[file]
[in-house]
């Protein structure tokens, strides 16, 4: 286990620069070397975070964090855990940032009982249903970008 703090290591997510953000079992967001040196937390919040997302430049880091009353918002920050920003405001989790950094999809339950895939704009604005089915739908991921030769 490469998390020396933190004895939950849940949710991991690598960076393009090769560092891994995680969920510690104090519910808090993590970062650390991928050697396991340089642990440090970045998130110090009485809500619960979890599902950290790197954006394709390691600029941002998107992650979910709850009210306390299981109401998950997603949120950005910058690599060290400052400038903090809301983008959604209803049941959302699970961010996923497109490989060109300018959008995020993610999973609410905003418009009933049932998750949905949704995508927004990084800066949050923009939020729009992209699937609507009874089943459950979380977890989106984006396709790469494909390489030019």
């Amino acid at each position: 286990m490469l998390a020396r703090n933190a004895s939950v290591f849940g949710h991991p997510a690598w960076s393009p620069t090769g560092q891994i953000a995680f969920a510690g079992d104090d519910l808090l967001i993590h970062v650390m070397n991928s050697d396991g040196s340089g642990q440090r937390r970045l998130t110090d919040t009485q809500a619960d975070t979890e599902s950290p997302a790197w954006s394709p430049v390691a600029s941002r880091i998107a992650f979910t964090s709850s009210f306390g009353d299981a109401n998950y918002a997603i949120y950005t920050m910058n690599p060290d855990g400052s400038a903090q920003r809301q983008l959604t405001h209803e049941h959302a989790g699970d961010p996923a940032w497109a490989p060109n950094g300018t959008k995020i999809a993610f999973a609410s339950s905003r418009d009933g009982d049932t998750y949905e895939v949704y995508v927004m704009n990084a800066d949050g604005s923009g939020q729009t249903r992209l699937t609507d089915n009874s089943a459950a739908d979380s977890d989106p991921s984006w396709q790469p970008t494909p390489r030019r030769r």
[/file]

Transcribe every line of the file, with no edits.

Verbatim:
[in-house]
């Protein structure tokens, strides 16, 4: 286990620069070397975070964090855990940032009982249903970008 703090290591997510953000079992967001040196937390919040997302430049880091009353918002920050920003405001989790950094999809339950895939704009604005089915739908991921030769 490469998390020396933190004895939950849940949710991991690598960076393009090769560092891994995680969920510690104090519910808090993590970062650390991928050697396991340089642990440090970045998130110090009485809500619960979890599902950290790197954006394709390691600029941002998107992650979910709850009210306390299981109401998950997603949120950005910058690599060290400052400038903090809301983008959604209803049941959302699970961010996923497109490989060109300018959008995020993610999973609410905003418009009933049932998750949905949704995508927004990084800066949050923009939020729009992209699937609507009874089943459950979380977890989106984006396709790469494909390489030019």
């Amino acid at each position: 286990m490469l998390a020396r703090n933190a004895s939950v290591f849940g949710h991991p997510a690598w960076s393009p620069t090769g560092q891994i953000a995680f969920a510690g079992d104090d519910l808090l967001i993590h970062v650390m070397n991928s050697d396991g040196s340089g642990q440090r937390r970045l998130t110090d919040t009485q809500a619960d975070t979890e599902s950290p997302a790197w954006s394709p430049v390691a600029s941002r880091i998107a992650f979910t964090s709850s009210f306390g009353d299981a109401n998950y918002a997603i949120y950005t920050m910058n690599p060290d855990g400052s400038a903090q920003r809301q983008l959604t405001h209803e049941h959302a989790g699970d961010p996923a940032w497109a490989p060109n950094g300018t959008k995020i999809a993610f999973a609410s339950s905003r418009d009933g009982d049932t998750y949905e895939v949704y995508v927004m704009n990084a800066d949050g604005s923009g939020q729009t249903r992209l699937t609507d089915n009874s089943a459950a739908d979380s977890d989106p991921s984006w396709q790469p970008t494909p390489r030019r030769r």